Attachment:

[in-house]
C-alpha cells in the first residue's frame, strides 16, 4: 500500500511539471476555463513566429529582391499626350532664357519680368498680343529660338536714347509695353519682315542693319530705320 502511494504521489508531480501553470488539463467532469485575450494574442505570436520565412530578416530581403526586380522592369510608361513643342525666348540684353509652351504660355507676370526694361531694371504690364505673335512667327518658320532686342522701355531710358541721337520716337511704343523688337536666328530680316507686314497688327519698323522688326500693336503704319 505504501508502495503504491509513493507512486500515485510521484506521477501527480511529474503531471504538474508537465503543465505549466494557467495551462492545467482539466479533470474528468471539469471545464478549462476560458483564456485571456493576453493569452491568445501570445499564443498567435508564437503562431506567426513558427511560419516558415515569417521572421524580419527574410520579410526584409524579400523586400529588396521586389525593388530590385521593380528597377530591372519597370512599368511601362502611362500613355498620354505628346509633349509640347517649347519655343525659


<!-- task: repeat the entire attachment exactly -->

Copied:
[in-house]
C-alpha cells in the first residue's frame, strides 16, 4: 500500500511539471476555463513566429529582391499626350532664357519680368498680343529660338536714347509695353519682315542693319530705320 502511494504521489508531480501553470488539463467532469485575450494574442505570436520565412530578416530581403526586380522592369510608361513643342525666348540684353509652351504660355507676370526694361531694371504690364505673335512667327518658320532686342522701355531710358541721337520716337511704343523688337536666328530680316507686314497688327519698323522688326500693336503704319 505504501508502495503504491509513493507512486500515485510521484506521477501527480511529474503531471504538474508537465503543465505549466494557467495551462492545467482539466479533470474528468471539469471545464478549462476560458483564456485571456493576453493569452491568445501570445499564443498567435508564437503562431506567426513558427511560419516558415515569417521572421524580419527574410520579410526584409524579400523586400529588396521586389525593388530590385521593380528597377530591372519597370512599368511601362502611362500613355498620354505628346509633349509640347517649347519655343525659